Top Historic Sights in Inari, Finland

Explore the historic highlights of Inari

Siida

Siida is home to the Sámi Museum and Northern Lapland Nature Centre. Siida arranges exhibitions on Sámi culture and the nature of Northern Lapland. In addition, Siida has an open-air museum open in the summers, which was originally known as the Inari Sámi Museum. The first buildings were moved to the museum grounds in 1960. The 7-hectare (17-acre) area has nearly 50 sites of interest related to Lapland's nature and the ...
Founded: 1960 | Location: Inari, Finland

Pielpajärvi Wilderness Church

Pielpajärvi is the old centre of Inari. In former times, there was a winter village of Inari by the shore of this wilderness lake where people gathered to stay for the winter months. The church, built in the winter village in 1760, is one of the oldest buildings in northern Lapland. The reddish church stands on a stone field lined by a beautiful birch wood. A natural-state meadow now grows on the church grounds.The w ...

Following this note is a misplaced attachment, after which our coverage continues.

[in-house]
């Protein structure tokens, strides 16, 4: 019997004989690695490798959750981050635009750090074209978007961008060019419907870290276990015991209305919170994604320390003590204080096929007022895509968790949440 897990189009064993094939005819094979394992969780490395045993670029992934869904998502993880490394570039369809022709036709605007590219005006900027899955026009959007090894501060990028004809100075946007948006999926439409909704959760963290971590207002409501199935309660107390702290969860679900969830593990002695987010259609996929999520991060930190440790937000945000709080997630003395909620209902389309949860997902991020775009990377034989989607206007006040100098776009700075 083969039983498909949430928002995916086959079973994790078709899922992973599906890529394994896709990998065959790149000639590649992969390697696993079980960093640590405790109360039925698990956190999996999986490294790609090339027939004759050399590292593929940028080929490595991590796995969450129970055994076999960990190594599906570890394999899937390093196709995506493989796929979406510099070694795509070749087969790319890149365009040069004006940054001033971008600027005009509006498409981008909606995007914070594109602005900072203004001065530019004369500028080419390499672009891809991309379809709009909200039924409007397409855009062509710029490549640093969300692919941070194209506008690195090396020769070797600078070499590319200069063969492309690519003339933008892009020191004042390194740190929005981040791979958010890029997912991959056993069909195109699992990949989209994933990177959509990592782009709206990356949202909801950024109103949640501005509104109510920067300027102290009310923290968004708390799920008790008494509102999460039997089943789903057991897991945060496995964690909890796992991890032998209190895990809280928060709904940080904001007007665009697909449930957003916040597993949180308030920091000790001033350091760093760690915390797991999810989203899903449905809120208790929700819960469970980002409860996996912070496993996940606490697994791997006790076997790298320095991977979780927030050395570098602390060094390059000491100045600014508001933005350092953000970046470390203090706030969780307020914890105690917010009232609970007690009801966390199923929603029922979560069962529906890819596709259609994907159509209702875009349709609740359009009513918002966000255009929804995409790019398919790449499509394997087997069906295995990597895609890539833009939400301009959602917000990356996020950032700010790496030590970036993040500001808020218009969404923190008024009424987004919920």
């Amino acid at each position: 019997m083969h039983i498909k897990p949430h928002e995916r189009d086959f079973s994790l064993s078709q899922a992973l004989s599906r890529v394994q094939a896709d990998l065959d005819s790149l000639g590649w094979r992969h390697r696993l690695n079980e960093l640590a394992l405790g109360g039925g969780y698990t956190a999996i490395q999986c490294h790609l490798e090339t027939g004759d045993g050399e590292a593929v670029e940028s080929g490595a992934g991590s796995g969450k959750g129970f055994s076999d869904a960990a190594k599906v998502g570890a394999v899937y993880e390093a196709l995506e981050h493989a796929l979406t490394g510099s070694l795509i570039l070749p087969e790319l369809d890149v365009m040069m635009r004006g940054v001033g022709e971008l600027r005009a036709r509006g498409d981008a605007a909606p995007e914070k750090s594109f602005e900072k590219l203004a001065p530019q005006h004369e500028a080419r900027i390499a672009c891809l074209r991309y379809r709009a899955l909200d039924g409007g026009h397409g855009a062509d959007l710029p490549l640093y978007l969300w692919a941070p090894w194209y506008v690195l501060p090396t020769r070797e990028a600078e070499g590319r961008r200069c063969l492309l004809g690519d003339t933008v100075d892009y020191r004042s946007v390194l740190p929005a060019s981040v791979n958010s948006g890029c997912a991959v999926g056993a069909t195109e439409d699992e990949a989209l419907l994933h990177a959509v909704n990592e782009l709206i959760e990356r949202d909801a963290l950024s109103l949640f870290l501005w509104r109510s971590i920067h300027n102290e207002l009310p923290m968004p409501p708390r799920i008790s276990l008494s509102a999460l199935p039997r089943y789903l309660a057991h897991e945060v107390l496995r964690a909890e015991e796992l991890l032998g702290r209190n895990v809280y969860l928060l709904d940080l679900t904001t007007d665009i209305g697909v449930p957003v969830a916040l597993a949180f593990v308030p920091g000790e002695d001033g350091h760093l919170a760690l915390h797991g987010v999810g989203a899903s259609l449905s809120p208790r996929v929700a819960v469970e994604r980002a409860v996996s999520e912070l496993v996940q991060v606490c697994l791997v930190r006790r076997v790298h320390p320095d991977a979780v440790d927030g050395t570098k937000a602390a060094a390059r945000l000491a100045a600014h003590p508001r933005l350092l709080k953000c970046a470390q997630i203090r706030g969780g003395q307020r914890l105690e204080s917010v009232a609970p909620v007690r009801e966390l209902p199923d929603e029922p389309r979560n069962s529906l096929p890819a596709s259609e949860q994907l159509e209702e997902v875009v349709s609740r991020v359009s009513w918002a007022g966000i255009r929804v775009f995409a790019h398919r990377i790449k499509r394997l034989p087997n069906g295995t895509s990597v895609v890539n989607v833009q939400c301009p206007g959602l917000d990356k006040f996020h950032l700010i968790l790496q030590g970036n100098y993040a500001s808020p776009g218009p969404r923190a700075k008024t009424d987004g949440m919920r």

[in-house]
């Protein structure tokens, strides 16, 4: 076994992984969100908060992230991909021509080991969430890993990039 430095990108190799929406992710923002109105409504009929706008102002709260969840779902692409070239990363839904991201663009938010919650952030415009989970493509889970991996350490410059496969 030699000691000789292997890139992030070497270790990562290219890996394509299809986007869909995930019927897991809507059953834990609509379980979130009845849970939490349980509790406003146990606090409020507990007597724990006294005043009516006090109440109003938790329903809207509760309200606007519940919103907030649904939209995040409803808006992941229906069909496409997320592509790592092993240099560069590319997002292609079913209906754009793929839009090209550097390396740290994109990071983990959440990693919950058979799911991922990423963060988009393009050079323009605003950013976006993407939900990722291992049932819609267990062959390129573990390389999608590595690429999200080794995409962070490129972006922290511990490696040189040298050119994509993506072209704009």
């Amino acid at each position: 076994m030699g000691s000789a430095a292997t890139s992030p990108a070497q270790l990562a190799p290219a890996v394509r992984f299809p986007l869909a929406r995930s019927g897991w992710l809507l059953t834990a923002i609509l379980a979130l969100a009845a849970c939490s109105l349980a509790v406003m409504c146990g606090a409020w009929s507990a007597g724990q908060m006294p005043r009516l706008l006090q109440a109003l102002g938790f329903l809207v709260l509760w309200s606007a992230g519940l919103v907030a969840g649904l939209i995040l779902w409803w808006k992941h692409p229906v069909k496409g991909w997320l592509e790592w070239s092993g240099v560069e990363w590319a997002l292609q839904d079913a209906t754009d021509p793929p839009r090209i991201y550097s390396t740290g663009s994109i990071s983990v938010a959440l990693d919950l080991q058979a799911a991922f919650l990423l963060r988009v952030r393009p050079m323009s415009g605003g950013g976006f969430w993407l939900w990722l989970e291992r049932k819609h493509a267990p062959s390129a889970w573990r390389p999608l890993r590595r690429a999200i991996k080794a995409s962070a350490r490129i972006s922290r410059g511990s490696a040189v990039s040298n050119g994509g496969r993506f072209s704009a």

Founded: 1760 | Location: Inari, Finland

Featured Historic Landmarks, Sites & Buildings

Historic Site of the week

Externsteine Stones

The Externsteine (Extern stones) is a distinctive sandstone rock formation located in the Teutoburg Forest, near the town of Horn-Bad Meinberg. The formation is a tor consisting of several tall, narrow columns of rock which rise abruptly from the surrounding wooded hills. Archaeological excavations have yielded some Upper Paleolithic stone tools dating to about 10,700 BC from 9,600 BC.

In a popular tradition going back to an idea proposed to Hermann Hamelmann in 1564, the Externsteine are identified as a sacred site of the pagan Saxons, and the location of the Irminsul (sacral pillar-like object in German paganism) idol reportedly destroyed by Charlemagne; there is however no archaeological evidence that would confirm the site's use during the relevant period.

The stones were used as the site of a hermitage in the Middle Ages, and by at least the high medieval period were the site of a Christian chapel. The Externsteine relief is a medieval depiction of the Descent from the Cross. It remains controversial whether the site was already used for Christian worship in the 8th to early 10th centuries.

The Externsteine gained prominence when Völkisch and nationalistic scholars took an interest in the late 19th and early 20th centuries. This interest peaked under the Nazi regime, when the Externsteine became a focus of nazi propaganda. Today, they remain a popular tourist destination and also continue to attract Neo-Pagans and Neo-Nazis.